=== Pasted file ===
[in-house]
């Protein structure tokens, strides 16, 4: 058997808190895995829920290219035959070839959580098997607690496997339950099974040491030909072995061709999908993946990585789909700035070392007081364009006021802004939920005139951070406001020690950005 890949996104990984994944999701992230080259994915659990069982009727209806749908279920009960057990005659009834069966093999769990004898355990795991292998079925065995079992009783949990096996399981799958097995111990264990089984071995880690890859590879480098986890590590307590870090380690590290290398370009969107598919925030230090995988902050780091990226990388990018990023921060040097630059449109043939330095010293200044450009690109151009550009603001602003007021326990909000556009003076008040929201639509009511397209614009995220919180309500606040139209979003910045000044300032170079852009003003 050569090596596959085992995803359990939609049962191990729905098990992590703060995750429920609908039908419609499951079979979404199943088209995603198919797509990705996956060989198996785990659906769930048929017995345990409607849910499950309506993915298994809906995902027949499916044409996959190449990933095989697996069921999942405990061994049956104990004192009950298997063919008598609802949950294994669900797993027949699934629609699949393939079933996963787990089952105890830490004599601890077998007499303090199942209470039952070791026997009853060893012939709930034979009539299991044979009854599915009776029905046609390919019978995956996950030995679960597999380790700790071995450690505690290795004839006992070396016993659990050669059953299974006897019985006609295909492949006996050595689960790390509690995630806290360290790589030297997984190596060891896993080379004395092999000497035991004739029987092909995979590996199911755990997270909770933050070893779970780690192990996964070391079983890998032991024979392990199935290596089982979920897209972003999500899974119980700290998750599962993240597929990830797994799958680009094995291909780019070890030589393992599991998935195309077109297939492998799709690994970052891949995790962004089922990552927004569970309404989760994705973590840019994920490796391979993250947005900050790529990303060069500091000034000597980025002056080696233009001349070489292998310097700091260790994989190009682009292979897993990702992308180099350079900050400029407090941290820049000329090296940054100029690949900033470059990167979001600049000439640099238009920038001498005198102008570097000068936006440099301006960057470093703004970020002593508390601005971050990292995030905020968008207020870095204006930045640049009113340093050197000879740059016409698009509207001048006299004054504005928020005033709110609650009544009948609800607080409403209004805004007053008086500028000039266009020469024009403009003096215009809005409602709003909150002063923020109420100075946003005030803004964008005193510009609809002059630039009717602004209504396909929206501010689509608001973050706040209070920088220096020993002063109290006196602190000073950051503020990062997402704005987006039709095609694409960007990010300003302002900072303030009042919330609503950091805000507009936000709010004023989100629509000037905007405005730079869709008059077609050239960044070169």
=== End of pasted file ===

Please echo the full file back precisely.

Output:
[in-house]
């Protein structure tokens, strides 16, 4: 058997808190895995829920290219035959070839959580098997607690496997339950099974040491030909072995061709999908993946990585789909700035070392007081364009006021802004939920005139951070406001020690950005 890949996104990984994944999701992230080259994915659990069982009727209806749908279920009960057990005659009834069966093999769990004898355990795991292998079925065995079992009783949990096996399981799958097995111990264990089984071995880690890859590879480098986890590590307590870090380690590290290398370009969107598919925030230090995988902050780091990226990388990018990023921060040097630059449109043939330095010293200044450009690109151009550009603001602003007021326990909000556009003076008040929201639509009511397209614009995220919180309500606040139209979003910045000044300032170079852009003003 050569090596596959085992995803359990939609049962191990729905098990992590703060995750429920609908039908419609499951079979979404199943088209995603198919797509990705996956060989198996785990659906769930048929017995345990409607849910499950309506993915298994809906995902027949499916044409996959190449990933095989697996069921999942405990061994049956104990004192009950298997063919008598609802949950294994669900797993027949699934629609699949393939079933996963787990089952105890830490004599601890077998007499303090199942209470039952070791026997009853060893012939709930034979009539299991044979009854599915009776029905046609390919019978995956996950030995679960597999380790700790071995450690505690290795004839006992070396016993659990050669059953299974006897019985006609295909492949006996050595689960790390509690995630806290360290790589030297997984190596060891896993080379004395092999000497035991004739029987092909995979590996199911755990997270909770933050070893779970780690192990996964070391079983890998032991024979392990199935290596089982979920897209972003999500899974119980700290998750599962993240597929990830797994799958680009094995291909780019070890030589393992599991998935195309077109297939492998799709690994970052891949995790962004089922990552927004569970309404989760994705973590840019994920490796391979993250947005900050790529990303060069500091000034000597980025002056080696233009001349070489292998310097700091260790994989190009682009292979897993990702992308180099350079900050400029407090941290820049000329090296940054100029690949900033470059990167979001600049000439640099238009920038001498005198102008570097000068936006440099301006960057470093703004970020002593508390601005971050990292995030905020968008207020870095204006930045640049009113340093050197000879740059016409698009509207001048006299004054504005928020005033709110609650009544009948609800607080409403209004805004007053008086500028000039266009020469024009403009003096215009809005409602709003909150002063923020109420100075946003005030803004964008005193510009609809002059630039009717602004209504396909929206501010689509608001973050706040209070920088220096020993002063109290006196602190000073950051503020990062997402704005987006039709095609694409960007990010300003302002900072303030009042919330609503950091805000507009936000709010004023989100629509000037905007405005730079869709008059077609050239960044070169």